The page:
Wednesday, June 29, 2011

The Mummies of Roccapelago

Italian authorities have announced the discovery of a cache of mummified bodies in a crypt at the church of Conversione di San Paolo Apostolo in Roccapelago, a remote village in the Apennines. The bodies were probably buried in the ground for a while before being dug up and then dumped through a trap door into the underground crypt. A total of 281 bodies were identified, of which 100 included mummified flesh. The clothes mark them as ordinary peasants and working people. They date to the mid 16th to 18th centuries AD.

Some non-western people complain that western archaeologists don't treat their ancestors with respect and they view scientific analysis of bodies as a sort of imperialism, but consider how these Italian archaeologists are treating their own ancestors (with the full support of the church):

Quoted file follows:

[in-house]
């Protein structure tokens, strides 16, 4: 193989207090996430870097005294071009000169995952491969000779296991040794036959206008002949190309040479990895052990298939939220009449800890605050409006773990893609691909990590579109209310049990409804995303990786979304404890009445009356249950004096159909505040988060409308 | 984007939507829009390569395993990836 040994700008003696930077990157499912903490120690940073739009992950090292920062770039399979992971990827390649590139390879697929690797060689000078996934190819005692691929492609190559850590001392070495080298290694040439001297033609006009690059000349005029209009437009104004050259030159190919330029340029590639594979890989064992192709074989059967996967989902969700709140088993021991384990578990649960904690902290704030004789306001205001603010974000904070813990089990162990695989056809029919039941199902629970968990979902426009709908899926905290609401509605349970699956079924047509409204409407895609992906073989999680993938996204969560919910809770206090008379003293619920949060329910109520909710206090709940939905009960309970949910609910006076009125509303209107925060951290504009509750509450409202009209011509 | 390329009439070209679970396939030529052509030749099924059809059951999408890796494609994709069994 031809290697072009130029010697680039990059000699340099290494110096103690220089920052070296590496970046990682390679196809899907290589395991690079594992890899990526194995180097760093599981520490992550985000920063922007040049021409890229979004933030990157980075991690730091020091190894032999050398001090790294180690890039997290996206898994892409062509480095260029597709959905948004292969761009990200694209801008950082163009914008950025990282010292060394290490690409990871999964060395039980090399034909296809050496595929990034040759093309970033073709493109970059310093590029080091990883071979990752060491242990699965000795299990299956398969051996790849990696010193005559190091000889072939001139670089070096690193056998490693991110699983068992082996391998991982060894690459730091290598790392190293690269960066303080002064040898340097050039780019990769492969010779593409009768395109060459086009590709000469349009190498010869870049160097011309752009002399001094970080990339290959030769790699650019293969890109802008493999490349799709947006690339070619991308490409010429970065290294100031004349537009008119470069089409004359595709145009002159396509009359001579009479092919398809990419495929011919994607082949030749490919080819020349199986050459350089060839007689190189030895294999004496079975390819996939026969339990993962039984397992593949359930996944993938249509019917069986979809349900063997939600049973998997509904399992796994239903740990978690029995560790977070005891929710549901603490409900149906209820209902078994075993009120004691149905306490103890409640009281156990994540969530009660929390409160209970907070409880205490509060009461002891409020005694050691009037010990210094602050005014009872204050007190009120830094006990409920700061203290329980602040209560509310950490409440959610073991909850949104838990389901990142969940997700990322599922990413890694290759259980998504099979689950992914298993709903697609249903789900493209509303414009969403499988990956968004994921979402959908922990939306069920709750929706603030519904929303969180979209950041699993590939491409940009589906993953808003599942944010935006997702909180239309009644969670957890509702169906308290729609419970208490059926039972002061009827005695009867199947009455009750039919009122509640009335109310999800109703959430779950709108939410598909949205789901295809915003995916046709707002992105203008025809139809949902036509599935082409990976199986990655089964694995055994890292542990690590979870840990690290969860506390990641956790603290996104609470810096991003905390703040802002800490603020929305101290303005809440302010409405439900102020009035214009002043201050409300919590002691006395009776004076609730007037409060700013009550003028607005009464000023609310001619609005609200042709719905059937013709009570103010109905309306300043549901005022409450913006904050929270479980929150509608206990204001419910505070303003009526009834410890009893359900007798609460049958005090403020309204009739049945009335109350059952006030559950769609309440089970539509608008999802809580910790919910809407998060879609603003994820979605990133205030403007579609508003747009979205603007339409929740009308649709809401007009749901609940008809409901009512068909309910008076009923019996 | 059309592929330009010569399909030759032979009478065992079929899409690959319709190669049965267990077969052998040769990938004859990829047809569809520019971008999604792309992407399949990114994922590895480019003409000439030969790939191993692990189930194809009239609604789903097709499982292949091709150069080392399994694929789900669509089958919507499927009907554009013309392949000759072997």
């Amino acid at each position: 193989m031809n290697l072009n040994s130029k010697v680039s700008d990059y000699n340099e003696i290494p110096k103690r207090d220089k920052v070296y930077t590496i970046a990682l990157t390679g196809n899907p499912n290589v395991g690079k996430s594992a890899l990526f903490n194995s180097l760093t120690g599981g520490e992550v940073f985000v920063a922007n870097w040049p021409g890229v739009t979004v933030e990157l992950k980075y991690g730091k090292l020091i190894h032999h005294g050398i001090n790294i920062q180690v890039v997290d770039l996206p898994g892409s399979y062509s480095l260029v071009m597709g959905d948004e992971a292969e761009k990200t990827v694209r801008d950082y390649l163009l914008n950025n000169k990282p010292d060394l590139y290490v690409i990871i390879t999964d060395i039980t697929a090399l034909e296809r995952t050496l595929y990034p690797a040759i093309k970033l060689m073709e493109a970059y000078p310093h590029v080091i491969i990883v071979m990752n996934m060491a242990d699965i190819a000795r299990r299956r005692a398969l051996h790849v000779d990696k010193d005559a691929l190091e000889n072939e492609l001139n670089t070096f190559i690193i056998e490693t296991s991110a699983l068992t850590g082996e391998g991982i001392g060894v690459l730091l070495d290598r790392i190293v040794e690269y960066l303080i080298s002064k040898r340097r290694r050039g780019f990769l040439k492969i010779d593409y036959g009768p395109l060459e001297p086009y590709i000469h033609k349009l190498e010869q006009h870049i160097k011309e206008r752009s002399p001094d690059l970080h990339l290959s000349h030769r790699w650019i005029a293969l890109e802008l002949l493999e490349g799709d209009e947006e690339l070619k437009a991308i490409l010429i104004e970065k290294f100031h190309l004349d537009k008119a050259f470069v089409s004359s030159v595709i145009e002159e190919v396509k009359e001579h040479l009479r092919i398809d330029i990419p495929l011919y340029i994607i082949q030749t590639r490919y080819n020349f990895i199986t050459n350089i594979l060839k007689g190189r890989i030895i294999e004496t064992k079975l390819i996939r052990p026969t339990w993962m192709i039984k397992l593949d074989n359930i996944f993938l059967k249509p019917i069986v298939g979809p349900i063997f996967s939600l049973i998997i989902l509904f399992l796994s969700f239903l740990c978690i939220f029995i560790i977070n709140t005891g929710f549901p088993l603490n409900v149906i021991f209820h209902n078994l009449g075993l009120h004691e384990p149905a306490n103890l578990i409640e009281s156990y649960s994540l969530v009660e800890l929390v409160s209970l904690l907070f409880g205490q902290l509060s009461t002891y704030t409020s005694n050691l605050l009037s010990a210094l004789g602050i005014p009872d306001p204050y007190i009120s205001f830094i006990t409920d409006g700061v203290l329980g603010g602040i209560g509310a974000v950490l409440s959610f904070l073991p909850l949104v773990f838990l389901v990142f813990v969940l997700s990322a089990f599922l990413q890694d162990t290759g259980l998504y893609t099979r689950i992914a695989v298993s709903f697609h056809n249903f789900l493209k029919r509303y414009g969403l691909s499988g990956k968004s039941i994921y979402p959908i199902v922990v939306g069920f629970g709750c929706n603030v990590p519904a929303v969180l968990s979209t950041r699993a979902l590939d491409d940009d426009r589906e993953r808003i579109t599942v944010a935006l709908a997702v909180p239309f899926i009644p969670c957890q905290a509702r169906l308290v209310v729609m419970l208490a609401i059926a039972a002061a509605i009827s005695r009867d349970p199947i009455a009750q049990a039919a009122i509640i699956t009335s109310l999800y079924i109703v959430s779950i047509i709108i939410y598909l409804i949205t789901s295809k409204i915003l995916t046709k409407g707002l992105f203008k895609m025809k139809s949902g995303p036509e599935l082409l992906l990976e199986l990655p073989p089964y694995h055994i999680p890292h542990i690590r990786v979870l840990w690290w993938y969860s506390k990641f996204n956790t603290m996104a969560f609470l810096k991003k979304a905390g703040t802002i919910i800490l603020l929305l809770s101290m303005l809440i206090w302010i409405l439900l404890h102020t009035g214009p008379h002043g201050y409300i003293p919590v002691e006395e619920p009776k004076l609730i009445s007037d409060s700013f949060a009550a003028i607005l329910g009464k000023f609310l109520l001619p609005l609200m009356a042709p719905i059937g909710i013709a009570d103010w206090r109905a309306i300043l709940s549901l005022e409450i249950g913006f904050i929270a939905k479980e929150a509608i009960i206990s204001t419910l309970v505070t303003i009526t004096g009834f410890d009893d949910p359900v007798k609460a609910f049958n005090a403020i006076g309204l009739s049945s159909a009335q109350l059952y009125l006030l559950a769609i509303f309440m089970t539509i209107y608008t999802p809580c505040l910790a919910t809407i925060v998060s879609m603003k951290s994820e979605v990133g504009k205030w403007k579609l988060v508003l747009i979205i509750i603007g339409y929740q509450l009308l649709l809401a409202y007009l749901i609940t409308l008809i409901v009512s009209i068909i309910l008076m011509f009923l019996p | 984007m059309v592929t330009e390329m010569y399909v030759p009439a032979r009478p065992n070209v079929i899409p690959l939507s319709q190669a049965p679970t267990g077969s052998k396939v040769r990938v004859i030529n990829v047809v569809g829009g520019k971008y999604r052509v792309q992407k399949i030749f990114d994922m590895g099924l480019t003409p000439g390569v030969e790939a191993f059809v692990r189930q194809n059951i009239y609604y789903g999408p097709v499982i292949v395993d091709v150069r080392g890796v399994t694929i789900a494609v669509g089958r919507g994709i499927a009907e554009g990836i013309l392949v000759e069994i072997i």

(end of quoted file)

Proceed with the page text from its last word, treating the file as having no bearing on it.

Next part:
Study of the mummies, which has already started, reveals that several individuals were hard workers. Further investigations will try to shed light on the community’s lifestyle, the diet, diseases and hygiene. Research will include analysis of pathological conditions, osteological and histological examinations, investigations of teeth, DNA analysis, as well as the creation of 3D facial reconstruction of some of the most interesting mummies.
This was an interesting find:
The archaeologists also unearthed a well preserved letter. Known as "lettera componenda," it was supposed to serve as a sort of an agreement between God and the deceased. In the letter, the dead person asks for five pardons in exchange of prayers. The letter was found buried within the crypt and had probably been placed over one of the bodies.

No comments: